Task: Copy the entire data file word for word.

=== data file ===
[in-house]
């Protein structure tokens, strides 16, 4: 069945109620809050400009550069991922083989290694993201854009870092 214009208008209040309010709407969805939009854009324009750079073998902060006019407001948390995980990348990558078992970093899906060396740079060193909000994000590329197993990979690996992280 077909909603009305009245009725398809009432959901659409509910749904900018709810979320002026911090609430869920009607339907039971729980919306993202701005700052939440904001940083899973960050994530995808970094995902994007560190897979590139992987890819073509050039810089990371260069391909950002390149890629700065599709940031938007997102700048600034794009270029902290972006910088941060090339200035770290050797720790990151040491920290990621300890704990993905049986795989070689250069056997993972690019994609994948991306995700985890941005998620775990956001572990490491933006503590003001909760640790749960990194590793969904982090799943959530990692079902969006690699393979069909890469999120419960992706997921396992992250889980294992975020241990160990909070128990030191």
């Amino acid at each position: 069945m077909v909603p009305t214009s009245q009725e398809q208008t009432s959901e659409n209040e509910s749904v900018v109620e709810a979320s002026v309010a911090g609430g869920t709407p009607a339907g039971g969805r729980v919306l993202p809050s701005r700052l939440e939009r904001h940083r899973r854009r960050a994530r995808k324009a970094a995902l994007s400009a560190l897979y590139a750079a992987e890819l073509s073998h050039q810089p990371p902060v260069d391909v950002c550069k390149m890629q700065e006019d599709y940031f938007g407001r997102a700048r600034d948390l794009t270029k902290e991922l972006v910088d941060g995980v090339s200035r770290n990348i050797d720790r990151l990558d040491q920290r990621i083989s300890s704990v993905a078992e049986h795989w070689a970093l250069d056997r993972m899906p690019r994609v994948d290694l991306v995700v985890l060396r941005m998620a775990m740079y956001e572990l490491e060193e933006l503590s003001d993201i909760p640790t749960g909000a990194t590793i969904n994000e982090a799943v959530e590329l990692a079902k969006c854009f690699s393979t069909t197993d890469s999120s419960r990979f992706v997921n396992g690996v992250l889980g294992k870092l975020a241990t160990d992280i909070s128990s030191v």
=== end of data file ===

[in-house]
């Protein structure tokens, strides 16, 4: 069945109620809050400009550069991922083989290694993201854009870092 214009208008209040309010709407969805939009854009324009750079073998902060006019407001948390995980990348990558078992970093899906060396740079060193909000994000590329197993990979690996992280 077909909603009305009245009725398809009432959901659409509910749904900018709810979320002026911090609430869920009607339907039971729980919306993202701005700052939440904001940083899973960050994530995808970094995902994007560190897979590139992987890819073509050039810089990371260069391909950002390149890629700065599709940031938007997102700048600034794009270029902290972006910088941060090339200035770290050797720790990151040491920290990621300890704990993905049986795989070689250069056997993972690019994609994948991306995700985890941005998620775990956001572990490491933006503590003001909760640790749960990194590793969904982090799943959530990692079902969006690699393979069909890469999120419960992706997921396992992250889980294992975020241990160990909070128990030191």
């Amino acid at each position: 069945m077909v909603p009305t214009s009245q009725e398809q208008t009432s959901e659409n209040e509910s749904v900018v109620e709810a979320s002026v309010a911090g609430g869920t709407p009607a339907g039971g969805r729980v919306l993202p809050s701005r700052l939440e939009r904001h940083r899973r854009r960050a994530r995808k324009a970094a995902l994007s400009a560190l897979y590139a750079a992987e890819l073509s073998h050039q810089p990371p902060v260069d391909v950002c550069k390149m890629q700065e006019d599709y940031f938007g407001r997102a700048r600034d948390l794009t270029k902290e991922l972006v910088d941060g995980v090339s200035r770290n990348i050797d720790r990151l990558d040491q920290r990621i083989s300890s704990v993905a078992e049986h795989w070689a970093l250069d056997r993972m899906p690019r994609v994948d290694l991306v995700v985890l060396r941005m998620a775990m740079y956001e572990l490491e060193e933006l503590s003001d993201i909760p640790t749960g909000a990194t590793i969904n994000e982090a799943v959530e590329l990692a079902k969006c854009f690699s393979t069909t197993d890469s999120s419960r990979f992706v997921n396992g690996v992250l889980g294992k870092l975020a241990t160990d992280i909070s128990s030191v």